- Bake the cookies in the center rack of the oven (I use rack 3 of 4 from bottom) in a 350 °F preheated oven for 13-15 minutes or until lightly colored. Don’t let them color too much.
- For the coating: Mix sifted powdered sugar and vanilla sugar (granulated) until well combined. If using homemade vanilla sugar, mix most of it with the sifted powdered sugar, keeping a tiny amount aside in case you need more powdered sugar for the coating.
- Put the coating on a plate and prepare an empty plate for the finished Vanillekipferl. Meanwhile you can start rolling out the next batch.
- Take out the baking sheet from the oven, removing the cookies immediately, so they don’t continue baking. If you are using parchment paper, you can carefully remove the cookies along with the parchment paper. If not, remove them with a spatula and set them aside. Be careful, they break easily when they are hot.
- Let them cool for 1 minute, then put several crescents in the prepared sugar-vanilla mixture, roll them around until cover in sugar and transfer to a plate. Be careful not to break them (because then you have to eat them immediately ;-) The sugar will stick best, when the cookies are still warm at the moment of rolling them. Also don’t touch them for too long on the same spot as this will yield in Vanillekipferl with fingerprings. If you did so, you can always sprinkle them with additional sugar when finished or before serving.
- Now roll out your next batch of dough, but don’t put the dough crescents on a warm baking sheet. I always arrange them onto a sheet of parchment paper with a big cutting board underneath and transfer the paper onto the sheet just before baking. Or you use 2 or 3 separate sheets for baking them, especially if you have some helpers (recommended!).
- When completely cool, store crescents in an airtight container or cookie box.
The coating for Vanillekipferl consists of powdered sugar mixed with vanilla sugar. In Europe most people use vanilla sugar (vanilla flavored granulated sugar) instead of vanilla extract which you can buy in every store. In the US it’s hard to find in supermarkets or it is super expensive. Here you will find some methods for making homemade vanilla sugar using vanilla extract OR vanilla bean.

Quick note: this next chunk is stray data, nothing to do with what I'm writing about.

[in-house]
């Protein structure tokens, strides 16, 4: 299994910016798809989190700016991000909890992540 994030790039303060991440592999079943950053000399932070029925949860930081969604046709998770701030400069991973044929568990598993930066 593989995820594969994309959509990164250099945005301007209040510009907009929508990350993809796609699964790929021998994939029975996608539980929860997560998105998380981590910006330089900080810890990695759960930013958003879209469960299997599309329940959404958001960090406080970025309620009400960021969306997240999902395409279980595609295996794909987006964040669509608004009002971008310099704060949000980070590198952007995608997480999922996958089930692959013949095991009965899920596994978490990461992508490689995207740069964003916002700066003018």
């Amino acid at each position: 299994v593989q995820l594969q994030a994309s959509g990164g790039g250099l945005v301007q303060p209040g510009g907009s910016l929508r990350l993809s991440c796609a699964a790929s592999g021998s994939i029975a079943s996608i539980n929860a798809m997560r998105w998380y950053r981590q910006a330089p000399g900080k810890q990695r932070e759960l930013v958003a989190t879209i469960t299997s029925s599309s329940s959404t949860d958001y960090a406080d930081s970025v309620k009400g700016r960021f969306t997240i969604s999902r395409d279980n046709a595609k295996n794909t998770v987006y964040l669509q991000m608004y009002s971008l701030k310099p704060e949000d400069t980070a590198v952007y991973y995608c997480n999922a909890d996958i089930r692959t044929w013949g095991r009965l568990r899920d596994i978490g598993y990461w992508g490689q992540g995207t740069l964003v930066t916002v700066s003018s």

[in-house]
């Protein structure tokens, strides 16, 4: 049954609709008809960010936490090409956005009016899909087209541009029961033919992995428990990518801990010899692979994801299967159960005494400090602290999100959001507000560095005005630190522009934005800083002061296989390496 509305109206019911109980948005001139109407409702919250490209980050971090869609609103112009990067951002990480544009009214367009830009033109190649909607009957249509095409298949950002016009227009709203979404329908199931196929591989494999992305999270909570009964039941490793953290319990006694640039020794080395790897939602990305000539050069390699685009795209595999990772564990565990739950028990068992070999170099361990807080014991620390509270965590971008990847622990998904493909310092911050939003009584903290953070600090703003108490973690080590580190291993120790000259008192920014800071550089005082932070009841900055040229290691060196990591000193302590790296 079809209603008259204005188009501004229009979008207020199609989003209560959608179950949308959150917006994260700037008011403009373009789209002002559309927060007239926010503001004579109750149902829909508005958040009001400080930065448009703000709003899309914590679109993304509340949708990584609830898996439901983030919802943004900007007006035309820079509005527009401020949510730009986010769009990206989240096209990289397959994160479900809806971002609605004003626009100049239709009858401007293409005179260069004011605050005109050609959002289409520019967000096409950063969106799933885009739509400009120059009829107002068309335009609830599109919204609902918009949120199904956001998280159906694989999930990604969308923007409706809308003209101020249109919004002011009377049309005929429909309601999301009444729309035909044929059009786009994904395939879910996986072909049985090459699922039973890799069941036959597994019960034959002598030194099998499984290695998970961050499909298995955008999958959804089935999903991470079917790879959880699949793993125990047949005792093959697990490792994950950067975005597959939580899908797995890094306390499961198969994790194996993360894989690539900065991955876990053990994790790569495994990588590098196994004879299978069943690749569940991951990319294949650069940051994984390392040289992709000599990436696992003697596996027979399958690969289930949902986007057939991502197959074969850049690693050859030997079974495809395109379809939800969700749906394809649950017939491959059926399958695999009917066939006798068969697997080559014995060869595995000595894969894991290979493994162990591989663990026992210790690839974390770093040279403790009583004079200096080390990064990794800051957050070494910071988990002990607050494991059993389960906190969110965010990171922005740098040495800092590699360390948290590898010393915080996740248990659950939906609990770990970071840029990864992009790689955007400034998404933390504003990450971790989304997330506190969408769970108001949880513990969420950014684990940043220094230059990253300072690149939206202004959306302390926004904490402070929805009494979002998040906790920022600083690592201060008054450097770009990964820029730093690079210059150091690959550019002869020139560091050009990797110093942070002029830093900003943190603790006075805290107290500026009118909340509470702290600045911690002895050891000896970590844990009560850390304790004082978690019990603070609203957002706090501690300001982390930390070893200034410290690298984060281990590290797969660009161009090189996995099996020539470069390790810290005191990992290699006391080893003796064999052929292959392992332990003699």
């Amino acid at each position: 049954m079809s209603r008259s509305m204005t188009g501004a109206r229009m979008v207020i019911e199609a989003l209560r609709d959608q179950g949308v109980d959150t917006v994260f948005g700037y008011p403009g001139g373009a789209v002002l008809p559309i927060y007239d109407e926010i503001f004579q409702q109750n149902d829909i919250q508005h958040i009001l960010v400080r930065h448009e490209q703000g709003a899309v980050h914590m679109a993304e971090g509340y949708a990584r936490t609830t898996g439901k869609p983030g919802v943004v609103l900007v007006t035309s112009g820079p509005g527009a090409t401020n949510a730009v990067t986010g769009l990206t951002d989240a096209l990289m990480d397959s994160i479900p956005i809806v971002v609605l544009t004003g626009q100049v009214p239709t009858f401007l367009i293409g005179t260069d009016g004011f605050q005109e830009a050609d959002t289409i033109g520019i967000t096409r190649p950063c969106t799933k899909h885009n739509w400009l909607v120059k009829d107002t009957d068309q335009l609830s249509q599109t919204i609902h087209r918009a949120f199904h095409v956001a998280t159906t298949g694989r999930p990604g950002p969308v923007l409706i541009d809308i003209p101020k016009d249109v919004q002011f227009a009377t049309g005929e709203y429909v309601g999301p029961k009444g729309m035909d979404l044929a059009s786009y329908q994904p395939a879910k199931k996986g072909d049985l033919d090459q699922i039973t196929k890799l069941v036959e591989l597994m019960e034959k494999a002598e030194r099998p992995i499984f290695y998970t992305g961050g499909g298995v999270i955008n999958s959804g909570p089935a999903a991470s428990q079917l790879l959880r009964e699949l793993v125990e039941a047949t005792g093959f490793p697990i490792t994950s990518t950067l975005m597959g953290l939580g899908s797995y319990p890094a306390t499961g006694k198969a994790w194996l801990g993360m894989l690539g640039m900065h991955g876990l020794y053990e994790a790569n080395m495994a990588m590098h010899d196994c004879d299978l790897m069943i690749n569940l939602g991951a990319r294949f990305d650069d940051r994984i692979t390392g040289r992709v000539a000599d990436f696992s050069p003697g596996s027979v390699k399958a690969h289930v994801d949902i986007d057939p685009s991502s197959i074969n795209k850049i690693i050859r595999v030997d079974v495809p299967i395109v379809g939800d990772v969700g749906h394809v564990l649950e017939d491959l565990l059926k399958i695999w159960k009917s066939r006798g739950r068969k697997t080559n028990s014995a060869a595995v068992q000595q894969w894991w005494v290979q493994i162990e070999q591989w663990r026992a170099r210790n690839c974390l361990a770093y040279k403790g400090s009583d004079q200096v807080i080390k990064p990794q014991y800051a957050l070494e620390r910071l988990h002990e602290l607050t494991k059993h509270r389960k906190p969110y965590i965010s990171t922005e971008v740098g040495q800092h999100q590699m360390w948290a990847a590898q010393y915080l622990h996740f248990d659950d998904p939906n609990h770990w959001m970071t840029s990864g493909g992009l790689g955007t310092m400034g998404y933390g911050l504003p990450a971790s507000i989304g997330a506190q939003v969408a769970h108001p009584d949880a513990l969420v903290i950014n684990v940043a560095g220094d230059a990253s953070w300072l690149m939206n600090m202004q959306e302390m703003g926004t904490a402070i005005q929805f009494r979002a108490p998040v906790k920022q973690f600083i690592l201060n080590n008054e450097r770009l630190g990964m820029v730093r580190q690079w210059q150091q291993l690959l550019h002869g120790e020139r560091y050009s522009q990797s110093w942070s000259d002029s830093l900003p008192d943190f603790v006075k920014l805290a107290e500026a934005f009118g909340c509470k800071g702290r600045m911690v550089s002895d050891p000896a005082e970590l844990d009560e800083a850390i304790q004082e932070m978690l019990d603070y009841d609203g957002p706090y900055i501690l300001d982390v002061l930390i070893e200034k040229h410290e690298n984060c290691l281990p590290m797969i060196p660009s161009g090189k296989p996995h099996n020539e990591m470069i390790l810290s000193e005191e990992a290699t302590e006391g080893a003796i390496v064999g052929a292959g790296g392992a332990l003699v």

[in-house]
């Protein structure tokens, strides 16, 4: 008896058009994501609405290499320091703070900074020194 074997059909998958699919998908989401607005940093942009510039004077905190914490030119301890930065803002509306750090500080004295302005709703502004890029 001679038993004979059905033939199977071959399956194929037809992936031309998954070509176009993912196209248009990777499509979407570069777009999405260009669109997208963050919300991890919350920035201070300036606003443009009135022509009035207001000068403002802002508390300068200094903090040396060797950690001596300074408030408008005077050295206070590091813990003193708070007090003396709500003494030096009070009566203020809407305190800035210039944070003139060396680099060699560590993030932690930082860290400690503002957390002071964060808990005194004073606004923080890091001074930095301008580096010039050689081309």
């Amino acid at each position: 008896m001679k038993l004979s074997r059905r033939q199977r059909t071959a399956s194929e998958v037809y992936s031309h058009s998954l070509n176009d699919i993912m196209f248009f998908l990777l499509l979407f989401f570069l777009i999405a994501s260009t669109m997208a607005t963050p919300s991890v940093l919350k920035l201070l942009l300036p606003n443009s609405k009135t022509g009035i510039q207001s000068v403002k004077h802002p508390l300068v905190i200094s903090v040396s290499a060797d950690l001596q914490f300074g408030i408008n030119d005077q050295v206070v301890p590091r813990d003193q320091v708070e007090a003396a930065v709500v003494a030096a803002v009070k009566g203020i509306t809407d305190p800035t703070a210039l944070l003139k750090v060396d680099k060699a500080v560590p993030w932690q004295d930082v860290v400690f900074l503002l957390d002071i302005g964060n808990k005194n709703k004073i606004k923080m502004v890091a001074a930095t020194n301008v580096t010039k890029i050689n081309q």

Did you follow this recipe? You could share your result here. All you need to do is take a picture with your smartphone and send it to [email protected]
This brings back wonderful memories. My mother always made these at Christmas, her mother before her. I guess I’d better get back to making them!
Great to hear, same in my family. I guess there’s a reason why this recipes get passed on thru time :-)
Vanillekipferl are synonymous with Christmas time in my household – my Australian grandfather makes them every year. These look pretty perfect and delicious, pinned!
Checked out your blog – and I just love your white Christmas shard cake. Looks absolutely stunning!
They look amazing against the black backdrop! Not having made them this year is probably my biggest regret of 2014 ;-)
Thanks! 2014 is not over yet ;-)
Your recipe has been featured here > https://sweetmeetsbakeshop.com/2016/04/05/almond-croissants-history-of-croissants/
Happy Tuesday and keep on baking!
Thanks so much!! Have to try your Croissants!
in my (Austrian) family we always used hazelnuts (filberts). My recipe is simpler but I’ve been thinking about making it more complex ;)
I’ve never tried them with hazelnuts (only almonds or walnuts), but it sounds delicious. I definitely want to try it ;-)
Thanks so much for stopping by and happy holidays!
My grandma mother and aunts were born in Austria I make these ever year with my grandma up until she passed in 2001. Then my mother and I made them after my gram passed. Three years ago I lost my mother to cancer on Christmas and I haven’t made them since. But I promised my children and sister I would make them. I’m really not in the Christmas spirit this year I hope this helps me
This sounds so sad :-( So sorry to hear this. I hope you’ll find some christmas spirit, this year or the next year, to make them. I bet your children and sister would love to eat them. Thanks so much for your comment. All the best, Ursula
Loved reading this! One question- can this dough (or very similar. My Tirolian Mom uses her own family recipe ;^) be frozen? We’ve had something come up and cannot bake, but the dough is already mixed & in the fridge. Danke!
Sorry, I have never tried freezing the dough. I would guess: yes! But no guarantee that it works :-)
Thank you for sharing this recipe. My mother’s is very similar but I haven’t made them since she passed away. Maybe this year I will do a batch, along with some Linzer cookies (which she called Ischler biscuits, though I’ve never found them called that anywhere else).
Always loved these and my daughter is also a big fan. Hopefully the tradition keeps on being passed down.
I hope you and your daughter will try them some day. They are my favorite :) And yes, Linzer cookies are also called Ischler Kekse or Ischler Törtchen. I think they were invented at a bakery in Bad Ischl (Upper Austria). Since I am from Upper Austria, we always had them for Christmas :)